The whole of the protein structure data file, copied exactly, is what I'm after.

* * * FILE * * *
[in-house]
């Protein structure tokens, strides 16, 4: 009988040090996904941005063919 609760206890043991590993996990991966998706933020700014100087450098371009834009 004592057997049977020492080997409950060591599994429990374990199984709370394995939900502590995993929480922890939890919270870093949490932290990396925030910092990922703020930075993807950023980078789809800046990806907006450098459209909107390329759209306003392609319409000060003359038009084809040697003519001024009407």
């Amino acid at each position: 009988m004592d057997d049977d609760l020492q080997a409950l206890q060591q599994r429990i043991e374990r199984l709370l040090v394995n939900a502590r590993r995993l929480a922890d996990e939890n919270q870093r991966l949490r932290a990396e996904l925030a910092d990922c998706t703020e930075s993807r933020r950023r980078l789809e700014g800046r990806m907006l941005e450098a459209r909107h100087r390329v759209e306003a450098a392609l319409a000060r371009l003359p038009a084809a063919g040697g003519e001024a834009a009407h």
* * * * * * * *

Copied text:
[in-house]
């Protein structure tokens, strides 16, 4: 009988040090996904941005063919 609760206890043991590993996990991966998706933020700014100087450098371009834009 004592057997049977020492080997409950060591599994429990374990199984709370394995939900502590995993929480922890939890919270870093949490932290990396925030910092990922703020930075993807950023980078789809800046990806907006450098459209909107390329759209306003392609319409000060003359038009084809040697003519001024009407």
């Amino acid at each position: 009988m004592d057997d049977d609760l020492q080997a409950l206890q060591q599994r429990i043991e374990r199984l709370l040090v394995n939900a502590r590993r995993l929480a922890d996990e939890n919270q870093r991966l949490r932290a990396e996904l925030a910092d990922c998706t703020e930075s993807r933020r950023r980078l789809e700014g800046r990806m907006l941005e450098a459209r909107h100087r390329v759209e306003a450098a392609l319409a000060r371009l003359p038009a084809a063919g040697g003519e001024a834009a009407h």